Place-names in italics refer to listed entries.
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3.2 km NNW of Borris-in-Ossory, 6.4 km ENE of the beautiful early monastic site of Mona Incha, 50 metres from a by-road in a field on the opposite side of the road from a ruined church and 200 metres W of it, is a quartzite boulder measuring 1.5 by 1.6 metres by 60 cms high, with 4 bullauns from 20 to 28 cms deep and 25 to 45 cms wide, and another small half-bullaun. Known as "St Molua's Stone" it is associated with (but probably pre-dates) the nearby monastic site.
~ 6.5 km SSW (4 km SW of Borris-in-Ossory on sheet 60) is Skirk Castle (S 219 840), an Anglo-Norman motte-and-bailey whose bailey (yard) is a circular henge, adapted for mediæval military use. In the centre is a large conglomerate standing-stone, some 2.2 metres high and very phallic from one angle.
~ About 9 km SW
of Clonfertmulloe, and 8 km WSW of Borris-in-Ossory (S 193 838, sheet
60) are "The
Timoney Stones" - see under county Tipperary.
In the middle of a field about 4 km E of the celebrated monastic site of Clonmacnois, near Clonfinlough Catholic church, stands a large, flattish boulder of Carboniferous sandstone over 3 metres long by 2.5 wide, embedded in the side of an esker. It is thickly covered with deeply-incised designs, mostly in the form of cup-marks and elongated crosses, and a design dubbed "The Split Year" (by H. Wirth, 1936): a circle divided in two halves by a vertical line. These occur among solution-pits, some of them foot-shaped. Whether in fact it is prehistoric has been debated. It is certainly not beautiful - unlike the nearest comparison, at Carrowreagh in county Donegal (see under Magheranaul ). But when photographed by Ken Williams it is magically transformed, and can be declared a genuine prehistoric artefact.
South of the road between the R.442 and the R.400, just south of Clonbulloge (Laois), a remarkable hammer-headed or mushroom-shaped erratic stands in the middle of a field. A 30 cm deep oval depression in the W side is reminiscent of similar depressions in stones at Ballynoe in Down and at the Wicklow stone circles.
In the heart of the Slieve Bloom 'mountains', this massive Fiddler's Stone is not marked on the OS map but is easy to spot, close to the road opposite a parking area for the Slieve Bloom trail. It is 1.3 metres high and 1.7 metres wide.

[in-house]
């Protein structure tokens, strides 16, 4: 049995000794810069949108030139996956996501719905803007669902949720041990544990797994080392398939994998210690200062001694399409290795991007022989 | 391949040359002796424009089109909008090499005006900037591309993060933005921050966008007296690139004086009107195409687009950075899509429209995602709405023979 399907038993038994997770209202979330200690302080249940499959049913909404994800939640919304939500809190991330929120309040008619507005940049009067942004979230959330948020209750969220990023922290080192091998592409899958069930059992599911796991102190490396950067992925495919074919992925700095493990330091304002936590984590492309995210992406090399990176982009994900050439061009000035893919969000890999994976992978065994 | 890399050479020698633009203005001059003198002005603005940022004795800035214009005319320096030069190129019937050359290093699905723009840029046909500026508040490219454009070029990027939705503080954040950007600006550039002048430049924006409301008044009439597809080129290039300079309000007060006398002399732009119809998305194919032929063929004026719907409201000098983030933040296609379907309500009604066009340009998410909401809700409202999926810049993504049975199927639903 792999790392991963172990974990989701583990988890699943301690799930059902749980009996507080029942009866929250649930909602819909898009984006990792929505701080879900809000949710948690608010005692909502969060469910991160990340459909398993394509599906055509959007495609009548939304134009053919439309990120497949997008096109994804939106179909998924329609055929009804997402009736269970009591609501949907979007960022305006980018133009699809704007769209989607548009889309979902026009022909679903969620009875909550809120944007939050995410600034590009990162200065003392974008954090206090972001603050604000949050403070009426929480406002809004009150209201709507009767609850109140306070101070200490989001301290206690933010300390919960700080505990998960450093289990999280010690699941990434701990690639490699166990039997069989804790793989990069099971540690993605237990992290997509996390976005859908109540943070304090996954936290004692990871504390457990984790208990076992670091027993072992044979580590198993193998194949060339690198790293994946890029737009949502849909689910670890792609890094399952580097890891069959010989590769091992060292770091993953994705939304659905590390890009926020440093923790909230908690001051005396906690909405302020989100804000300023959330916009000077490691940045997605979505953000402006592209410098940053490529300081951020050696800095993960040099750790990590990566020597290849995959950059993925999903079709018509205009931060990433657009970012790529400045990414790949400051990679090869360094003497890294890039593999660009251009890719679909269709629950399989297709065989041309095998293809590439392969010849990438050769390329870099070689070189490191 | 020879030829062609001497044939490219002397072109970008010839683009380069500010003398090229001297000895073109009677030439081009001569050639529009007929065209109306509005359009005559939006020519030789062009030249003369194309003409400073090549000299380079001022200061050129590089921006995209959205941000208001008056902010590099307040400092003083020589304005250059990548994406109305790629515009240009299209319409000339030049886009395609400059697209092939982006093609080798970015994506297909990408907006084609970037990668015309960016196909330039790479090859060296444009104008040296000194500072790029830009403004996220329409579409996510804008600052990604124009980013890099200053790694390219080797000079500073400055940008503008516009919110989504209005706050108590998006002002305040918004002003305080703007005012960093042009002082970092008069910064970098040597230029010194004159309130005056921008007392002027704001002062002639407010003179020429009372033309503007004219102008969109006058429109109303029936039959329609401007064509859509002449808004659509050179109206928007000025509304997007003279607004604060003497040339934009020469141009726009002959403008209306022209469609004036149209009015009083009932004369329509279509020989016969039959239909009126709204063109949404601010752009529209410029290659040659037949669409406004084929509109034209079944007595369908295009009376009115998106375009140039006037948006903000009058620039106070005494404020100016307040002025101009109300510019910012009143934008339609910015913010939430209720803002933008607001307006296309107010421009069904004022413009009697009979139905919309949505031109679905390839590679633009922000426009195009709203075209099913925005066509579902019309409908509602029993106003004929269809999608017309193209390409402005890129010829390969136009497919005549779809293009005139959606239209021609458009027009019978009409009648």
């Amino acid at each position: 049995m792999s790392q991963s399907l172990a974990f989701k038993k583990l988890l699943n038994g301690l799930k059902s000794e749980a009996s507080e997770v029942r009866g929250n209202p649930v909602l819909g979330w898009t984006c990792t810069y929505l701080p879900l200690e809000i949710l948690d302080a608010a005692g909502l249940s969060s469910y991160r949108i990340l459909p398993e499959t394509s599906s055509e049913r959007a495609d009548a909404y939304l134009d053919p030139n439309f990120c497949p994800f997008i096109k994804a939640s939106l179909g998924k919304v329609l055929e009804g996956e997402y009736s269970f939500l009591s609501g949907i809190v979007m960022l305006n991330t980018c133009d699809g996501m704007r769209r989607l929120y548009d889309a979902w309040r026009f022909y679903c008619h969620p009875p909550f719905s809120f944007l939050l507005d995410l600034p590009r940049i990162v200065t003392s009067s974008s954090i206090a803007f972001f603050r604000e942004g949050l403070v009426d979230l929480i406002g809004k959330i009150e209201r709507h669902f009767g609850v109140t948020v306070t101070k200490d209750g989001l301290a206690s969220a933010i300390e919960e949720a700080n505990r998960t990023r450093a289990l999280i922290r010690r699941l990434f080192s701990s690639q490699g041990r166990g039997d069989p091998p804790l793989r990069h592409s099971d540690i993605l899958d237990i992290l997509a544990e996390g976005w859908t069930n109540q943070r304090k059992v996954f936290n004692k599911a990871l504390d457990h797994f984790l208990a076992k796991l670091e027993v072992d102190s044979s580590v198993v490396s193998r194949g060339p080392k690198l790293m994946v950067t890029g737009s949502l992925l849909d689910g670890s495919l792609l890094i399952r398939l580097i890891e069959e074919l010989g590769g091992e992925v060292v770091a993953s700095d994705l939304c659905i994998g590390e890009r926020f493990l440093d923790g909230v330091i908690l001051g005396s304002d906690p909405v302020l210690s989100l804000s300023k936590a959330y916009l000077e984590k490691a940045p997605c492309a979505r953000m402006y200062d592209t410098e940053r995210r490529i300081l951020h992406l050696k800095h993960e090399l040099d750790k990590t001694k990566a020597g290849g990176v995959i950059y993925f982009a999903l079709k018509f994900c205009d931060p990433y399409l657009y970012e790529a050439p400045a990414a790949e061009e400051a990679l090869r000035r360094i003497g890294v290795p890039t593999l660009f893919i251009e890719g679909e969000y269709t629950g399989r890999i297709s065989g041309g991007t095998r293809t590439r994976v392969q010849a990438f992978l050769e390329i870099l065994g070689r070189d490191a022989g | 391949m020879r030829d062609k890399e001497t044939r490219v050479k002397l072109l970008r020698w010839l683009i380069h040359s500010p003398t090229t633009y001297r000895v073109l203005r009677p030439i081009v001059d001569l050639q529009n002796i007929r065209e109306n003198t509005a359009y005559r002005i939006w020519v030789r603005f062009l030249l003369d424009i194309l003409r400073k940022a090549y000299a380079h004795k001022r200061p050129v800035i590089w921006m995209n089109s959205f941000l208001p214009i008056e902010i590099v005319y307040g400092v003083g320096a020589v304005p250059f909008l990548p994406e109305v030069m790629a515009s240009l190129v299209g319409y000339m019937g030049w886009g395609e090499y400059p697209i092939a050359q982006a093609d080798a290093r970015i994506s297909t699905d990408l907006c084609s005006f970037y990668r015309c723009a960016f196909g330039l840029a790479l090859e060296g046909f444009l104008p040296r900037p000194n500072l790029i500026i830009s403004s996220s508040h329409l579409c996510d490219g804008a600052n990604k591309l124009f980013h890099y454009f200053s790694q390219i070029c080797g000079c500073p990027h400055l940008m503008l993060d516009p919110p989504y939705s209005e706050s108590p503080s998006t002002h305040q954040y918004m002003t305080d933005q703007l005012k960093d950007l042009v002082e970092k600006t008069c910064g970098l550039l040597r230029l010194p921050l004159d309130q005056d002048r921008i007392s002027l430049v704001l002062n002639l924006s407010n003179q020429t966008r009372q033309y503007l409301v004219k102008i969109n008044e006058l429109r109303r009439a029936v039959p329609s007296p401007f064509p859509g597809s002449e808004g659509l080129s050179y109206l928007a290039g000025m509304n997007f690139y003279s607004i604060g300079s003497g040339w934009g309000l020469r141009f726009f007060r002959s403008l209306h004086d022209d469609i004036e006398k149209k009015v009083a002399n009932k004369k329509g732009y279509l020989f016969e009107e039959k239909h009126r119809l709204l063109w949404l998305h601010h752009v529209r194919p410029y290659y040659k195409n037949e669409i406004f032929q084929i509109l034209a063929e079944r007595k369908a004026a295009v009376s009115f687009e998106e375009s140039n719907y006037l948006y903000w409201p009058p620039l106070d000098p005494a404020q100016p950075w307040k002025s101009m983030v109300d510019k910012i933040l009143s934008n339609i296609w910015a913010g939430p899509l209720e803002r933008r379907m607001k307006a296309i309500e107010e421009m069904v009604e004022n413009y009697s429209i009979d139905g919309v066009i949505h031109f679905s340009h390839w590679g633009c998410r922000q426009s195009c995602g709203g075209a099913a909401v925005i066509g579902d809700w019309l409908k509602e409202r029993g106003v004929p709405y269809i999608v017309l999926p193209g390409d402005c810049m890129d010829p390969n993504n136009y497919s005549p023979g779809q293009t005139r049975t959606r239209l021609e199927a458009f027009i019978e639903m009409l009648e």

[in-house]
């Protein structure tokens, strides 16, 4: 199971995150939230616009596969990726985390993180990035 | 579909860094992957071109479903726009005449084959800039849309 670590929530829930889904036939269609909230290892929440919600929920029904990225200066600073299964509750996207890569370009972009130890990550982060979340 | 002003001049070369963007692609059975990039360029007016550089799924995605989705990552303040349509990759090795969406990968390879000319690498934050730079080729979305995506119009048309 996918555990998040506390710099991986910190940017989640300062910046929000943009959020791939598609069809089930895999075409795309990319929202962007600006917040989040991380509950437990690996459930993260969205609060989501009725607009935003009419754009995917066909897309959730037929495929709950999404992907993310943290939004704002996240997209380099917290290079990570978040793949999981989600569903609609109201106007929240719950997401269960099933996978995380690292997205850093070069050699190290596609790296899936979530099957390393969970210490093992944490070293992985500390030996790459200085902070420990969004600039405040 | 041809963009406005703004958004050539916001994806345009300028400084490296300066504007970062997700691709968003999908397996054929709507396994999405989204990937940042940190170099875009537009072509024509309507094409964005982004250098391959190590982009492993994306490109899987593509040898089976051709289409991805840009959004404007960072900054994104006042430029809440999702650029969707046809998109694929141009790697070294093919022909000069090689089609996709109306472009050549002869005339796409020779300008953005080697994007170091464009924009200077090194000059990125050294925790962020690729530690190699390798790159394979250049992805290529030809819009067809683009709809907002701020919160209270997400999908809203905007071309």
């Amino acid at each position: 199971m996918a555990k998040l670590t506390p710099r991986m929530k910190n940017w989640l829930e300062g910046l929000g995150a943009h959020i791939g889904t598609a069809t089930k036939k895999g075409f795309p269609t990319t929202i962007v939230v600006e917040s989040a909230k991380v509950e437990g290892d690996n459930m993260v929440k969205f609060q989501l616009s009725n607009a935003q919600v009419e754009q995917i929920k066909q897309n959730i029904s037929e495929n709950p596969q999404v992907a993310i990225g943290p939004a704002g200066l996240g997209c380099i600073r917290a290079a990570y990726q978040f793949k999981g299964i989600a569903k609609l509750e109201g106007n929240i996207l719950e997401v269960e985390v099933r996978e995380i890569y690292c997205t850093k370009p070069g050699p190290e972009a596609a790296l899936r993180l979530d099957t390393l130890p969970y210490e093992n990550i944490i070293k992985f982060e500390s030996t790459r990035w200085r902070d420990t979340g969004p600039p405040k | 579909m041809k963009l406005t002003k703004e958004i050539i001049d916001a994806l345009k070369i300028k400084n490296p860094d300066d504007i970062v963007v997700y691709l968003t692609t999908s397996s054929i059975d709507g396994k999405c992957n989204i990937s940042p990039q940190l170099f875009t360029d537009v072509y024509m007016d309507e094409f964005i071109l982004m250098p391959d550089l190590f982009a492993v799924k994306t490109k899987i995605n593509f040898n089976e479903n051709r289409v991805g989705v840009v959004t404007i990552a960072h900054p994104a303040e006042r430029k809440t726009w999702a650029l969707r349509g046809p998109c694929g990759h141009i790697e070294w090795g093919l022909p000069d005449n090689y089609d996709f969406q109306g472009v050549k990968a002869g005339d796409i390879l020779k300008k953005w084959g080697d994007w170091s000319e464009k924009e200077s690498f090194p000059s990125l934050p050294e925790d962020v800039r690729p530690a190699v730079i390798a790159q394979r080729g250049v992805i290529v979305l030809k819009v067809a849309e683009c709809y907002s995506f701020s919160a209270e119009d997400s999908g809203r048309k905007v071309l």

An ancient trackway, paved
with huge blocks of stone, leads around the south of the ruined twelfth-century
St. Manchán's church which incorporates some Romanesque fragments
in the S window, and a fragment of an ogam inscription in the N wall.
Following this takes you to some other monuments associated with the
7th century monastery.
~ At Boher Church, to the E is St. Manchán's Shrine.
Hidden beneath a bramble-thicket by the roadside, some 7 km SE of Timahoe (Laois), is a fine example of a megalithic kist, with a slipped roofstone measuring 2.5 x 2.2 metres, and a chamber about 1.4 metres deep. Behind the backstone some dry-stone walling is visible. To the E are the tops of some stones which may be remnants of a surrounding stone circle.
4.8 km SE of Tullamore (Offaly)
and 800 metres W of Meelaghans crossroads, 400 metres S of a level crossing
in a circular copse of thorn trees, approachable by a muddy lane and
across two fields, "The Nine-Hole Stone" is a large sunken
boulder now surrounded by a little wall. Its exposed surface (1.8 metres
in diameter) displays 6 perfectly-formed
bullauns up to 30 cms in diameter
and half as deep. A seventh is unfinished, and two further natural depressions
make up the nine holes.
~ In another little copse just beyond is another larger and higher boulder containing a single bullaun 35 cms in diameter. Unlike the others it does not hold water, due to a fracture in the limestone.